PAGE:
Yesterday, the FCC’s video-description rules pursuant to the Twenty-First Century Communications and Video Accessibility Act went into effect. Video description is audio-narrated descriptions of a television program’s key visual elements inserted into natural pauses in a program’s audio soundtrack; this accessibility feature allows people who are blind and visually impaired to follow a program’s content during television segments that only have visual images. In addition, the agency’s Consumer and Governmental Affairs Bureau announced a new $10 million program to assist deaf-blind individuals with access to communications equipment, also under the same law. Notes Commissioner Jessica Rosenworcel, “Now, more than 21 million visually-impaired Americans will be able to access television programming with video description. This widens the range of news and entertainment options available to the visually impaired and helps facilitate full participation in 21st-century life. Today’s establishment of the National Deaf-Blind Equipment Distribution Program is more proof positive that the good work continues.”…Consumer advocate supports action by the House Judiciary Committee that resulted in a favorable mark-up and report out of committee the “Digital Goods and Services Tax Fairness Act” that would establish a "national framework" for how the growing digital marketplace should be fairly taxed by states and localities. Right now, there is no one blanket federal law regulating such taxes. The House bill has a bipartisan companion bill in the Senate.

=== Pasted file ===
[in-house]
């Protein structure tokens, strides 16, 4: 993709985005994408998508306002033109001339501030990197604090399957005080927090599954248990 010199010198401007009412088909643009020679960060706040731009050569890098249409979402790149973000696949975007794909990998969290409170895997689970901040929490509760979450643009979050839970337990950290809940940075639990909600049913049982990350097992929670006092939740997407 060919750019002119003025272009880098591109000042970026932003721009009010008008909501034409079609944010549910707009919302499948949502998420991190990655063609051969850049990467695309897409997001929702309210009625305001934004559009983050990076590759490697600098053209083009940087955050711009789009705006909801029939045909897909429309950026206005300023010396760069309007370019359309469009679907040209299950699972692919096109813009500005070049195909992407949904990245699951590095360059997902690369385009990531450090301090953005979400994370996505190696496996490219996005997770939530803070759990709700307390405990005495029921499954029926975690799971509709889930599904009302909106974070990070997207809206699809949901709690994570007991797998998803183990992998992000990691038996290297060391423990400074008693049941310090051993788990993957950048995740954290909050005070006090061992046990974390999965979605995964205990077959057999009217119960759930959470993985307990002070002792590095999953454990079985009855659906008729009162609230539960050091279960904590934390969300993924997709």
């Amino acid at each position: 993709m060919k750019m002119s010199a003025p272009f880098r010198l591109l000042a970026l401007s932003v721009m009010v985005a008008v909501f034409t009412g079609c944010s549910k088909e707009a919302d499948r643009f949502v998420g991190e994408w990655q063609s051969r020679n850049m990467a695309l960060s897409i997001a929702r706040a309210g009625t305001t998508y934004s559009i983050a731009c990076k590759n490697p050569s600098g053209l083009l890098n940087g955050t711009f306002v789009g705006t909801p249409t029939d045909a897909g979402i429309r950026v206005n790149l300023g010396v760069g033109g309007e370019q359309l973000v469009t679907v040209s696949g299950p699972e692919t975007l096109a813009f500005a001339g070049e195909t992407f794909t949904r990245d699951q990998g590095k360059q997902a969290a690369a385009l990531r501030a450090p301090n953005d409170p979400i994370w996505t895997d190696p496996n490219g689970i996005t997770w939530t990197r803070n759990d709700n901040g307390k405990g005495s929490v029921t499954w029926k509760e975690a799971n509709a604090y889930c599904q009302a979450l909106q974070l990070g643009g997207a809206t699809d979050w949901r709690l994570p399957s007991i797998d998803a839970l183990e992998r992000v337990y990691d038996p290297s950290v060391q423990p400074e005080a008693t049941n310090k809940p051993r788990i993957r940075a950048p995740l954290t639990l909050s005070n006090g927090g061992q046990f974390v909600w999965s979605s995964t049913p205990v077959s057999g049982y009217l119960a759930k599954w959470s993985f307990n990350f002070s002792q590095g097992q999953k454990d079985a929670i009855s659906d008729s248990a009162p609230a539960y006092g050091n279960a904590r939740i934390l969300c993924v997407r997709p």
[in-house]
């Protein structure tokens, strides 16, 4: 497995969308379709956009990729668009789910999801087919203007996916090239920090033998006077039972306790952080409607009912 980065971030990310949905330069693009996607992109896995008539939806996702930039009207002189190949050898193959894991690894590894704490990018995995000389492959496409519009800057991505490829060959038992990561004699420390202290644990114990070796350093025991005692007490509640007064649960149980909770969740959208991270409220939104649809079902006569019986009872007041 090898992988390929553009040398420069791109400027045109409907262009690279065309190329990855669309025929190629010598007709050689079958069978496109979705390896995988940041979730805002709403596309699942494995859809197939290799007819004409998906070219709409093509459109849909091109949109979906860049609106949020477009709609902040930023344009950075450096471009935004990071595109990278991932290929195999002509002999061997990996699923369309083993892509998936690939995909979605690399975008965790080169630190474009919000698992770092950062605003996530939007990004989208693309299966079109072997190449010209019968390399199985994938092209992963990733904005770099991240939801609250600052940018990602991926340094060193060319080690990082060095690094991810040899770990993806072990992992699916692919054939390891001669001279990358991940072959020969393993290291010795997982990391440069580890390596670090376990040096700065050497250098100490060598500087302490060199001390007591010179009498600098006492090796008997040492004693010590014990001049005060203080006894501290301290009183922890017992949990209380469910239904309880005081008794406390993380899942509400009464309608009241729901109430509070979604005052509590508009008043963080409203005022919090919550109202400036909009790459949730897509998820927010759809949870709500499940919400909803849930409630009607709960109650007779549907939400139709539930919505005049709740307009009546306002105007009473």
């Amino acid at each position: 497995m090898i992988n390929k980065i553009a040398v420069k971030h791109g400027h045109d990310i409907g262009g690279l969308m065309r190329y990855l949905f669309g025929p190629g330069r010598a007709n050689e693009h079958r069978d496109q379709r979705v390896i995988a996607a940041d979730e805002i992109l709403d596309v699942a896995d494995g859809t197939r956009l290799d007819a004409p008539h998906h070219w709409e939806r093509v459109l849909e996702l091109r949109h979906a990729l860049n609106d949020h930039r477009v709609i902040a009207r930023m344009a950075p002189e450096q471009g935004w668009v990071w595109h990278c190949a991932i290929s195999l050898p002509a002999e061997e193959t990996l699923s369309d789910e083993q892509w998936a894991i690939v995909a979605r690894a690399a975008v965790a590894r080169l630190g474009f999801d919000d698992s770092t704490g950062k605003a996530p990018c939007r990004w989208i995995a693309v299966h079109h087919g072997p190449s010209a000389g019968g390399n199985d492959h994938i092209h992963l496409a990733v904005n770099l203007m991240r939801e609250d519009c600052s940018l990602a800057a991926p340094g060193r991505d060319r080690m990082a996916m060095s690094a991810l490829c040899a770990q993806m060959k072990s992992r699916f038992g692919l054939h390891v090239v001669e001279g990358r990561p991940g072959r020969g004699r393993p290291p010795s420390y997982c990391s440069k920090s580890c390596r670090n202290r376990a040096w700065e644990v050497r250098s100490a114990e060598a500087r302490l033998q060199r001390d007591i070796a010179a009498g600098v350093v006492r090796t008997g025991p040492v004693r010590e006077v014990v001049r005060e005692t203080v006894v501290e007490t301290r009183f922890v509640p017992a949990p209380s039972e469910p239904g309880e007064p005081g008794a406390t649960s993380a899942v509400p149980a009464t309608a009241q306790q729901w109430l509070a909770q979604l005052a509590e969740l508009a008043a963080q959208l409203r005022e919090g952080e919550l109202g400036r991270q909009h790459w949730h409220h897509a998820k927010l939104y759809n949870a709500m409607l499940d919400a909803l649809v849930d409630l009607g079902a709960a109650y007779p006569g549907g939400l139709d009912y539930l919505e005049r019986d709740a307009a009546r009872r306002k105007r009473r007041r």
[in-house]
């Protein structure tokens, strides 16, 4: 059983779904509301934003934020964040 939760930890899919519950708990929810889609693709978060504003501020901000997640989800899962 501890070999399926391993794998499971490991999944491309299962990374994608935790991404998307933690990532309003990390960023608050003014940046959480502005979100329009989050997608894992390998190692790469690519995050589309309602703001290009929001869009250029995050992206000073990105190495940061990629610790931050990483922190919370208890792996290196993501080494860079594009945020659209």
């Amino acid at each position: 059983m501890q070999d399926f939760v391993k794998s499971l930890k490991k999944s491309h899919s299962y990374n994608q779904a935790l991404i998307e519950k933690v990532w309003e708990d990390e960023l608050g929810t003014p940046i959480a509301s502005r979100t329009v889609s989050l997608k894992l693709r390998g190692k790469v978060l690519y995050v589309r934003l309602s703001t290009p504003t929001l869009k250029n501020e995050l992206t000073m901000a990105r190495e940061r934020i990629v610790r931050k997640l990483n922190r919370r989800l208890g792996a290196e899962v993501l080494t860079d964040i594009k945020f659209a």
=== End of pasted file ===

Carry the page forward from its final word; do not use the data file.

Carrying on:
The Daily


Charter Withdraws Data Cap Petition

Charter has withdrawn its FCC petition for early sunsetting of merger conditions related to its 2016 acquisition of Time Warner Cable and Bright House Networks . In June, Charter asked the FCC to allow

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